That title could just be a new personal motto for me after this weekend. I’ve spent the last two days at a local music festival, and as much as I enjoyed the music and the banter with family and friends, I found that one bugbear made itself particularly known – and somewhat tarnished the whole experience. Other than the fact that we had to camp in a tent, leading to very cold arms at night even in the sleeping bag, there were obviously an awful lot of people there. For someone in my position, this causes a problem that is initially minor, but which subsequently leads to a major loss of marbles.
The regular festival-goer will find that the relentless crowds are easily navigated, and that even a small gap can be slipped through relatively easily with very little risk of bodily contact. On the other hand, the disabled, wheelchair-bound festival-goer (and there were many) needs a gap at least twice as big. Politeness and care go a long way when reaching any destination on a festival site, and the vast majority of people are all too happy to help clear a path – I thank them for this. Some people make this approach very hard to maintain after an hour or so, particularly when they might have had a drink or two. In such a case, it might take a little more than a “please” and “thank you” to get through. When this starts to happen more frequently as the day goes on, it starts to drain you. You get more and more frustrated, as well as tired, because you’re constantly thinking about trying not to hit or obstruct anybody as you go on your way as inconspicuously as possible. As the agitation builds, so does your general attitude at that particular moment. You become grumpy – I saw someone I knew last night, but my greeting wasn’t quite as enthusiastic as it could’ve been because of the effort I was having to put into simply getting around. That made me feel bad, and slightly angry because this happens to me in any public situation where throngs of people are involved.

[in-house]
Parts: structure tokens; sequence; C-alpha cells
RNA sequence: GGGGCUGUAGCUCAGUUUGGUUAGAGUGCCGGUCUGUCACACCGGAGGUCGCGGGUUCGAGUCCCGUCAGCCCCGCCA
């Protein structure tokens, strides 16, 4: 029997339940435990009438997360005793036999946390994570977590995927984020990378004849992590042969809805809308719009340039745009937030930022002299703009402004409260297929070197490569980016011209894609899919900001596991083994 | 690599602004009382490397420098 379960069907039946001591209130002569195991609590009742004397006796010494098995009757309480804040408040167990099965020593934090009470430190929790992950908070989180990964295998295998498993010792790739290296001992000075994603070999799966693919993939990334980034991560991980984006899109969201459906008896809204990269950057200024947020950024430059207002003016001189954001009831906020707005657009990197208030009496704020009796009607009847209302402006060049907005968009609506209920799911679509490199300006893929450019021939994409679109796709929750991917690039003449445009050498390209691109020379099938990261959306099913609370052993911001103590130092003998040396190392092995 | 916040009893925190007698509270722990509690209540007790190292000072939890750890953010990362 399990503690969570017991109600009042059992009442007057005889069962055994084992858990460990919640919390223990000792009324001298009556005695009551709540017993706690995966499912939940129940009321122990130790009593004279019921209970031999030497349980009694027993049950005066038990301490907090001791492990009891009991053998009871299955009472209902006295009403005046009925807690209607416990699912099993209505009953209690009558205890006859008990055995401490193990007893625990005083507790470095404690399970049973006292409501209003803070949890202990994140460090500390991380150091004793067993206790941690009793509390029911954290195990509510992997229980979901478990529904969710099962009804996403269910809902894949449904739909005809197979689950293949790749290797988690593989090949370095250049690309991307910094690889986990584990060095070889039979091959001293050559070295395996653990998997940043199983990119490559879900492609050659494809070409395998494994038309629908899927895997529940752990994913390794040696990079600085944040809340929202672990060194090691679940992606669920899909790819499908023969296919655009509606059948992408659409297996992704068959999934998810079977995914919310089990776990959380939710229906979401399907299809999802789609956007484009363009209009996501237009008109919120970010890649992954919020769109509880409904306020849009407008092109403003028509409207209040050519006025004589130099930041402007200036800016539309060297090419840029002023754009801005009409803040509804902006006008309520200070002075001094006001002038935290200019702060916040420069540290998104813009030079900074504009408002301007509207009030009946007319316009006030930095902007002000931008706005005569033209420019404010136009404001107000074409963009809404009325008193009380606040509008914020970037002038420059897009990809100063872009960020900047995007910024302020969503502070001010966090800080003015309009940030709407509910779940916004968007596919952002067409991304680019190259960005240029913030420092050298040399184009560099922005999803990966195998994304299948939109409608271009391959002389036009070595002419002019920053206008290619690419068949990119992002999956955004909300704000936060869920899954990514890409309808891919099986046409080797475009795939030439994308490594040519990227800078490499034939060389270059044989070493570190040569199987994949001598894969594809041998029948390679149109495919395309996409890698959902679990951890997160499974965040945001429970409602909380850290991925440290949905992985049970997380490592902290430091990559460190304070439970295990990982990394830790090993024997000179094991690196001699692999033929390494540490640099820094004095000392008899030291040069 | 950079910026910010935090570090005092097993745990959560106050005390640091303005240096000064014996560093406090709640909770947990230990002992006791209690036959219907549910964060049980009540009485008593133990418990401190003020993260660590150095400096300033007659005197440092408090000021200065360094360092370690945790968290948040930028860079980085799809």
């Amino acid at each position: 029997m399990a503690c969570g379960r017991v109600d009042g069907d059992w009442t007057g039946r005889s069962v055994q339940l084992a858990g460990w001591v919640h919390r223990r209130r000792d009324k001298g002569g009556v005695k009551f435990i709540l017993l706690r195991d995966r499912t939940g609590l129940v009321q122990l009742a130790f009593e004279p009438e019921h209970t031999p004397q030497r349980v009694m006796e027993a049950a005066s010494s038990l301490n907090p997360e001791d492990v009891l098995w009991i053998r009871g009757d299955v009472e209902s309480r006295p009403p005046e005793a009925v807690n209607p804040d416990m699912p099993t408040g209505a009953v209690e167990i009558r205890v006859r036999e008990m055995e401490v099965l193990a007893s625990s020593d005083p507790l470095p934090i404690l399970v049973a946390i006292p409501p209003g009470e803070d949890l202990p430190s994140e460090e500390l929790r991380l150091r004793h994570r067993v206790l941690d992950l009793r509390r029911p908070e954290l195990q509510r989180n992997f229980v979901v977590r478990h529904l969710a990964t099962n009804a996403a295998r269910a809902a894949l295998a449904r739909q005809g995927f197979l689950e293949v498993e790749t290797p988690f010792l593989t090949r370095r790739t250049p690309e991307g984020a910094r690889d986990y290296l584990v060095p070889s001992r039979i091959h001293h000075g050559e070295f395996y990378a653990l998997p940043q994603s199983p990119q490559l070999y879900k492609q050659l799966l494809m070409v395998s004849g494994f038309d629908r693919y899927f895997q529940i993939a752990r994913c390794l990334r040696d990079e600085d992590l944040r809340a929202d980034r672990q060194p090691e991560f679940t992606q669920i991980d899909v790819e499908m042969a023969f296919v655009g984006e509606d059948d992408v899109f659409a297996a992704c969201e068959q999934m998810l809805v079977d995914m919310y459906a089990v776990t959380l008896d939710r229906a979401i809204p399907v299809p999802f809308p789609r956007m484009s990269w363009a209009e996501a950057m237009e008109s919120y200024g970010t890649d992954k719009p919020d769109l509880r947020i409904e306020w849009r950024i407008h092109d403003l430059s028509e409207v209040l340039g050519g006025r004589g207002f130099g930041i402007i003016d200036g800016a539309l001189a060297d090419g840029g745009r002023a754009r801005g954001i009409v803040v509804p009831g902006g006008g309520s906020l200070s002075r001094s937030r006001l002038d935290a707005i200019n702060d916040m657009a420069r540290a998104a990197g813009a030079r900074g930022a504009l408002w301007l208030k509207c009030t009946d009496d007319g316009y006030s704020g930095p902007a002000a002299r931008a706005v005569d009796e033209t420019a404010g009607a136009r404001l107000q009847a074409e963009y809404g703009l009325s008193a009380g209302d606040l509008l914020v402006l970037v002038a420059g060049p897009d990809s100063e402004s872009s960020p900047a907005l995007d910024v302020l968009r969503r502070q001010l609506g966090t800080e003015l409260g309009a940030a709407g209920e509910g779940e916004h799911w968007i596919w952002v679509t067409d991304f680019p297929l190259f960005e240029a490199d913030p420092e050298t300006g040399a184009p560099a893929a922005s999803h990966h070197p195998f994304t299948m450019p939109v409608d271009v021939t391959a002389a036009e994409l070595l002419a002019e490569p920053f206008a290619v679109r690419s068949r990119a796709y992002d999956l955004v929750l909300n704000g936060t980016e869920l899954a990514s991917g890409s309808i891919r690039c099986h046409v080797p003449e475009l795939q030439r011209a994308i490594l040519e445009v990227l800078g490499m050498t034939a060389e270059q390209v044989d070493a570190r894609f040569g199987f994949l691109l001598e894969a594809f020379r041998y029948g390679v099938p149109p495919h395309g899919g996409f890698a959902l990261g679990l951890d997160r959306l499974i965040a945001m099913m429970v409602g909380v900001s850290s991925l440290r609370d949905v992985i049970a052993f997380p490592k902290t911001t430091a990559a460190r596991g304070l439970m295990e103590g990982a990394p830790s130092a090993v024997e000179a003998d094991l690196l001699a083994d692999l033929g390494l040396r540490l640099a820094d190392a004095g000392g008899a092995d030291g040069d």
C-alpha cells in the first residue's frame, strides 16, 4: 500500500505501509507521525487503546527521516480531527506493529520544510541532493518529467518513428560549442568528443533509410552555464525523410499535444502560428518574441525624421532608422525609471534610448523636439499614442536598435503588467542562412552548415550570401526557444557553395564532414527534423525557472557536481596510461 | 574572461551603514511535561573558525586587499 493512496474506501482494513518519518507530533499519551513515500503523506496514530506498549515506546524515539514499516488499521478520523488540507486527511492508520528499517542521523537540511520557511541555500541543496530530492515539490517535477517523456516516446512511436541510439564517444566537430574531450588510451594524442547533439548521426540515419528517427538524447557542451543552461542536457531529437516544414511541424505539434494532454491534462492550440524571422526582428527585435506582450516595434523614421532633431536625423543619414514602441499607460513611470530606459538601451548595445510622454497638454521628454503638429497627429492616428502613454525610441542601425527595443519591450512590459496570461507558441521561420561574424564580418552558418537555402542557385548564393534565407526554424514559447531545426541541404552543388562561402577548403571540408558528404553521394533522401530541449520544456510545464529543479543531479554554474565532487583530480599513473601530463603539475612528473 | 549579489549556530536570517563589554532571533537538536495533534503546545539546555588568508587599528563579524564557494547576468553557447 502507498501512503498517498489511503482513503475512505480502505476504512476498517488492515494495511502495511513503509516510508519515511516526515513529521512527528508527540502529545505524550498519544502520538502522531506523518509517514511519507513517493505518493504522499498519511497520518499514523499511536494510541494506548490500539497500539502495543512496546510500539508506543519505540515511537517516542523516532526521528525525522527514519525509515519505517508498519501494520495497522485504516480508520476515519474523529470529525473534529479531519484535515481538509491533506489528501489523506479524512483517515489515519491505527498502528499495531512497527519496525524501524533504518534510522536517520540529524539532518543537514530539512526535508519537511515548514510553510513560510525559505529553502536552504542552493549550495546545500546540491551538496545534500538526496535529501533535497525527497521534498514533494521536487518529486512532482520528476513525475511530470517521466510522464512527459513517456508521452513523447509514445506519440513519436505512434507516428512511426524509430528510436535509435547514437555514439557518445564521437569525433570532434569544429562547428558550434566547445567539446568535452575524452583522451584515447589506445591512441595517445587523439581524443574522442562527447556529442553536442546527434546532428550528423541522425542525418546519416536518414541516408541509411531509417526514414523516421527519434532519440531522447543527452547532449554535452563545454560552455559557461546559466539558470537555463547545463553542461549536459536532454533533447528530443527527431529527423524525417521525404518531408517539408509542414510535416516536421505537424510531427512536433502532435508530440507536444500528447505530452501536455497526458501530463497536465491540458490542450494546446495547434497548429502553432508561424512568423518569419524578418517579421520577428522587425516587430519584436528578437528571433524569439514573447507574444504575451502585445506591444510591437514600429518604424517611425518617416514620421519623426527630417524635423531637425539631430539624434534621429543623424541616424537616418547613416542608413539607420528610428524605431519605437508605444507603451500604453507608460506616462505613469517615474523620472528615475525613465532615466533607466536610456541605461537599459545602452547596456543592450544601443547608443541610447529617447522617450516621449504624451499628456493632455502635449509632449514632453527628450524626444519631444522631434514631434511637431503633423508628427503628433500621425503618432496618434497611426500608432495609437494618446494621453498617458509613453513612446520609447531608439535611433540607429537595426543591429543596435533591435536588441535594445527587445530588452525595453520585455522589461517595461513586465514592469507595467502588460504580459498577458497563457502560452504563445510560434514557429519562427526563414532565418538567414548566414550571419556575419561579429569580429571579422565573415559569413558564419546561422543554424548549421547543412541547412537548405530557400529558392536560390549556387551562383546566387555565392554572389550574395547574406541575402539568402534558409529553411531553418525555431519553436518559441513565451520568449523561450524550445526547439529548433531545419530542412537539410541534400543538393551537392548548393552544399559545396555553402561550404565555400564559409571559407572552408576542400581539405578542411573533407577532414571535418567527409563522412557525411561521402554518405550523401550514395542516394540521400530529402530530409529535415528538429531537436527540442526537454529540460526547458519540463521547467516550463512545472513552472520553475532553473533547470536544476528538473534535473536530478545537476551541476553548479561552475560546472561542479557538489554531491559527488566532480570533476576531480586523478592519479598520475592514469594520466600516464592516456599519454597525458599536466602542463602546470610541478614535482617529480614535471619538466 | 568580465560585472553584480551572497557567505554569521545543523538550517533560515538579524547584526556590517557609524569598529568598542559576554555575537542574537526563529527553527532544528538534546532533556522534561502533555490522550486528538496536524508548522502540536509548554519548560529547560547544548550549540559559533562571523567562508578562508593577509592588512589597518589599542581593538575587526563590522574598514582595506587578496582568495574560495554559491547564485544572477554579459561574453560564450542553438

It might just be one of the worst things about being confined to a wheelchair, now that I think about it. Once I recognised just how much it affected my mood last night, I had some trouble properly enjoying the later acts. I was riled slightly more by those bumping into and brushing carelessly past my chair, especially seeing as I’d taken so much more care around them. Whilst I realise this might sound self-centred, there are occasions when these opinions are difficult to restrain, and I apologise – but maybe one day I should give someone a taste of their own medicine. Maybe when I’m in a crowd at some point in the future I should go for the gap, regardless of its size – and they can see how they like being “brushed past”.